This policy identifies collections made from or containing human remains as worthy of special consideration in regard to acquisition, curation and disposal (transfer). It outlines the procedures and processes that will be followed by National Museums Scotland with regard to requests or demands for the permanent transfer of such material from the permanent collection.
Our diverse collections include natural sciences specimens containing genetic material which we collect, manage and care for in line with the laws and regulations relating to Access and Benefit-sharing, arising from the Nagoya Protocol and Convention on Biological Diversity.
The Nagoya Protocol is an international agreement designed to ensure fair and equitable access and benefit sharing (ABS) for the use of genetic resources. The Protocol requires all users conducting research and development of genetic resources and associated traditional knowledge, to demonstrate due diligence to ensure access and use is undertaken in accordance with the legislation of the country the resources originated from.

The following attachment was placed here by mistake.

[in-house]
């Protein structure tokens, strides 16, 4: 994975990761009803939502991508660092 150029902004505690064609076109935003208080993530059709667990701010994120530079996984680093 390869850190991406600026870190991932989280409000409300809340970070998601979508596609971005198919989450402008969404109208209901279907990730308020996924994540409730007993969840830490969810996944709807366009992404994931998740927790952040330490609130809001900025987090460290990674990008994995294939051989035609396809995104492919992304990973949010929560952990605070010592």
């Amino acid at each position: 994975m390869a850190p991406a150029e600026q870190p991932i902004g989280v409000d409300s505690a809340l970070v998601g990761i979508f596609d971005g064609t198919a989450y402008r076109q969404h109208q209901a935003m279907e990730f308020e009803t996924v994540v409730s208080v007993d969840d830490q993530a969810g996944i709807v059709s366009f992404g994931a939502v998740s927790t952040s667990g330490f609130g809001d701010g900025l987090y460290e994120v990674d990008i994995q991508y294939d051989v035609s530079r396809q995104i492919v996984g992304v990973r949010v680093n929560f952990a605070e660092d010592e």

Our collections acquisition, access and management procedures follow the UK Access and Benefit Sharing Regulations.
It is the responsibility of all internal and external individual users / researchers of our natural sciences collections to comply with the Protocol.
For more information, please see the following guidance:
We are committed to developing our collections in compliance with all applicable laws and to the principles set out in Combating Illicit Trade: Due Diligence Guidelines for Museums, Libraries and Archives on Collecting and Borrowing Cultural Material (DCMS 2005) as well as the wider Statement of Principles published by the National Museum Director’s Council on the Spoliation of works of art during the Holocaust and World War II period.
We undertake provenance research and due diligence when acquiring, lending, borrowing and displaying collections, and adhere to the following principles:
National Museums Scotland is an approved institution for the provision of immunity from seizure and acts within the parameters set out by the Department for Culture Media and Sport.